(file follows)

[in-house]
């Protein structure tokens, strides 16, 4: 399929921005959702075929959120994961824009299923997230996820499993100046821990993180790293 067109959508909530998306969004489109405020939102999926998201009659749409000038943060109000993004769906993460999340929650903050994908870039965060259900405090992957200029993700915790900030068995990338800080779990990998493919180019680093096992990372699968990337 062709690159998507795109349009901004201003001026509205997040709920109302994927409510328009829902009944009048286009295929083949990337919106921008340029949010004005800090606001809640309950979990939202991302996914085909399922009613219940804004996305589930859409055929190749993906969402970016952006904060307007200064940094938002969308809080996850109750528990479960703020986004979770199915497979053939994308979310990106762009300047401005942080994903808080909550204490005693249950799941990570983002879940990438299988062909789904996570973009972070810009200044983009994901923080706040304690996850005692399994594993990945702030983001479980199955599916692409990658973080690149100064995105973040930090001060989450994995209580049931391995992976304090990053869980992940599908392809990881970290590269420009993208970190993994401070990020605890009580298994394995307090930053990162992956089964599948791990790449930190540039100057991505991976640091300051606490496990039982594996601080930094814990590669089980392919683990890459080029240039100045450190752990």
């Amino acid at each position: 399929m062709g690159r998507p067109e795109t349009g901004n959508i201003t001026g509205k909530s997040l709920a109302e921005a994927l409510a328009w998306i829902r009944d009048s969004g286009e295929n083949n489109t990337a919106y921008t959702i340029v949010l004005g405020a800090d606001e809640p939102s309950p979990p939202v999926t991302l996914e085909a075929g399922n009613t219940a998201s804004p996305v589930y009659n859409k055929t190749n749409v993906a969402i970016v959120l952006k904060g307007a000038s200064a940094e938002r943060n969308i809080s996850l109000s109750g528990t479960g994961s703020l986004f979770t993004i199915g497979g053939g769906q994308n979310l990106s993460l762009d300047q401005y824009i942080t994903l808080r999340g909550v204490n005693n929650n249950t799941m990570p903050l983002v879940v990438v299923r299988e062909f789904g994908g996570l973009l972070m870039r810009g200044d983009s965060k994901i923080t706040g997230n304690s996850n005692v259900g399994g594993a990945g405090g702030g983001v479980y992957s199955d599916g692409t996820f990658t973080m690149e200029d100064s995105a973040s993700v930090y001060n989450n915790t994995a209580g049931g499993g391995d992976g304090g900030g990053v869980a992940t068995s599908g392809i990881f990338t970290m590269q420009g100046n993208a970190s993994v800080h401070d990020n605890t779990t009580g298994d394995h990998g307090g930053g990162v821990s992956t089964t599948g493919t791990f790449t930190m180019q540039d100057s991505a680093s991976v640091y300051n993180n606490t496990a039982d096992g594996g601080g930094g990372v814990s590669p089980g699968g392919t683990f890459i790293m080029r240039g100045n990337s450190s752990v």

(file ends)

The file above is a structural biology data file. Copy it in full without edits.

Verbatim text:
[in-house]
């Protein structure tokens, strides 16, 4: 399929921005959702075929959120994961824009299923997230996820499993100046821990993180790293 067109959508909530998306969004489109405020939102999926998201009659749409000038943060109000993004769906993460999340929650903050994908870039965060259900405090992957200029993700915790900030068995990338800080779990990998493919180019680093096992990372699968990337 062709690159998507795109349009901004201003001026509205997040709920109302994927409510328009829902009944009048286009295929083949990337919106921008340029949010004005800090606001809640309950979990939202991302996914085909399922009613219940804004996305589930859409055929190749993906969402970016952006904060307007200064940094938002969308809080996850109750528990479960703020986004979770199915497979053939994308979310990106762009300047401005942080994903808080909550204490005693249950799941990570983002879940990438299988062909789904996570973009972070810009200044983009994901923080706040304690996850005692399994594993990945702030983001479980199955599916692409990658973080690149100064995105973040930090001060989450994995209580049931391995992976304090990053869980992940599908392809990881970290590269420009993208970190993994401070990020605890009580298994394995307090930053990162992956089964599948791990790449930190540039100057991505991976640091300051606490496990039982594996601080930094814990590669089980392919683990890459080029240039100045450190752990």
């Amino acid at each position: 399929m062709g690159r998507p067109e795109t349009g901004n959508i201003t001026g509205k909530s997040l709920a109302e921005a994927l409510a328009w998306i829902r009944d009048s969004g286009e295929n083949n489109t990337a919106y921008t959702i340029v949010l004005g405020a800090d606001e809640p939102s309950p979990p939202v999926t991302l996914e085909a075929g399922n009613t219940a998201s804004p996305v589930y009659n859409k055929t190749n749409v993906a969402i970016v959120l952006k904060g307007a000038s200064a940094e938002r943060n969308i809080s996850l109000s109750g528990t479960g994961s703020l986004f979770t993004i199915g497979g053939g769906q994308n979310l990106s993460l762009d300047q401005y824009i942080t994903l808080r999340g909550v204490n005693n929650n249950t799941m990570p903050l983002v879940v990438v299923r299988e062909f789904g994908g996570l973009l972070m870039r810009g200044d983009s965060k994901i923080t706040g997230n304690s996850n005692v259900g399994g594993a990945g405090g702030g983001v479980y992957s199955d599916g692409t996820f990658t973080m690149e200029d100064s995105a973040s993700v930090y001060n989450n915790t994995a209580g049931g499993g391995d992976g304090g900030g990053v869980a992940t068995s599908g392809i990881f990338t970290m590269q420009g100046n993208a970190s993994v800080h401070d990020n605890t779990t009580g298994d394995h990998g307090g930053g990162v821990s992956t089964t599948g493919t791990f790449t930190m180019q540039d100057s991505a680093s991976v640091y300051n993180n606490t496990a039982d096992g594996g601080g930094g990372v814990s590669p089980g699968g392919t683990f890459i790293m080029r240039g100045n990337s450190s752990v």